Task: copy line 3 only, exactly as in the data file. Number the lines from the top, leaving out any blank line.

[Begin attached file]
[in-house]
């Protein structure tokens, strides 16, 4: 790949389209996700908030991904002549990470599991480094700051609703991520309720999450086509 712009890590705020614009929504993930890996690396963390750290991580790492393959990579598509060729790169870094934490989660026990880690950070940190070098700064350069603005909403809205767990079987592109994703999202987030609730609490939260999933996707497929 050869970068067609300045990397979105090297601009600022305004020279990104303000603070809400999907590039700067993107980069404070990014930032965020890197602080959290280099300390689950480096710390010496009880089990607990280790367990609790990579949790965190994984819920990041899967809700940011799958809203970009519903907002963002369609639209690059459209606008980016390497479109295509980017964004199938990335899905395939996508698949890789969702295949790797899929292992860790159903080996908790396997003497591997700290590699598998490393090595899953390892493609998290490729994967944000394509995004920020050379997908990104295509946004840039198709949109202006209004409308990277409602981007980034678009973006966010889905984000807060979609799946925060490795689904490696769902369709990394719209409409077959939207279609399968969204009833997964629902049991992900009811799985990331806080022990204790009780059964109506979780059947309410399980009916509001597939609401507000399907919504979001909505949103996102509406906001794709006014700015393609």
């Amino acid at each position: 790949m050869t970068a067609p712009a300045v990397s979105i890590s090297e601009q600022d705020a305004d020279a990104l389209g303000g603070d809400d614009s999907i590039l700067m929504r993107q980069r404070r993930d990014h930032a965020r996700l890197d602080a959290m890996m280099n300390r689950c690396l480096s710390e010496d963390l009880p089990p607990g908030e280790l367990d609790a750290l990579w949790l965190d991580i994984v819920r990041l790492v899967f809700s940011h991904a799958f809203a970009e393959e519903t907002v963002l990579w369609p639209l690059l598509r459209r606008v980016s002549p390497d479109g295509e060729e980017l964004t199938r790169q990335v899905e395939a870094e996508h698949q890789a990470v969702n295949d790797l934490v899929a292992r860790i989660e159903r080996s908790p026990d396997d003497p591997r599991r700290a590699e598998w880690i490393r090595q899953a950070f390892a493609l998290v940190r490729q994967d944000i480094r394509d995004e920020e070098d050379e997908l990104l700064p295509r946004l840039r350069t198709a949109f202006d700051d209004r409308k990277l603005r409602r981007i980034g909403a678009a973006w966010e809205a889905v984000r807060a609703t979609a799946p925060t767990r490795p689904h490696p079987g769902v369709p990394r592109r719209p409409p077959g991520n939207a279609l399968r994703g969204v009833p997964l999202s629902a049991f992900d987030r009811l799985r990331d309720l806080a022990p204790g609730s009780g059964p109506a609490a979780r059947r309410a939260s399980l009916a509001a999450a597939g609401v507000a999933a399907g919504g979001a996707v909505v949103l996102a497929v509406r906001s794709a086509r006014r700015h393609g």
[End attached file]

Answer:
């Amino acid at each position: 790949m050869t970068a067609p712009a300045v990397s979105i890590s090297e601009q600022d705020a305004d020279a990104l389209g303000g603070d809400d614009s999907i590039l700067m929504r993107q980069r404070r993930d990014h930032a965020r996700l890197d602080a959290m890996m280099n300390r689950c690396l480096s710390e010496d963390l009880p089990p607990g908030e280790l367990d609790a750290l990579w949790l965190d991580i994984v819920r990041l790492v899967f809700s940011h991904a799958f809203a970009e393959e519903t907002v963002l990579w369609p639209l690059l598509r459209r606008v980016s002549p390497d479109g295509e060729e980017l964004t199938r790169q990335v899905e395939a870094e996508h698949q890789a990470v969702n295949d790797l934490v899929a292992r860790i989660e159903r080996s908790p026990d396997d003497p591997r599991r700290a590699e598998w880690i490393r090595q899953a950070f390892a493609l998290v940190r490729q994967d944000i480094r394509d995004e920020e070098d050379e997908l990104l700064p295509r946004l840039r350069t198709a949109f202006d700051d209004r409308k990277l603005r409602r981007i980034g909403a678009a973006w966010e809205a889905v984000r807060a609703t979609a799946p925060t767990r490795p689904h490696p079987g769902v369709p990394r592109r719209p409409p077959g991520n939207a279609l399968r994703g969204v009833p997964l999202s629902a049991f992900d987030r009811l799985r990331d309720l806080a022990p204790g609730s009780g059964p109506a609490a979780r059947r309410a939260s399980l009916a509001a999450a597939g609401v507000a999933a399907g919504g979001a996707v909505v949103l996102a497929v509406r906001s794709a086509r006014r700015h393609g």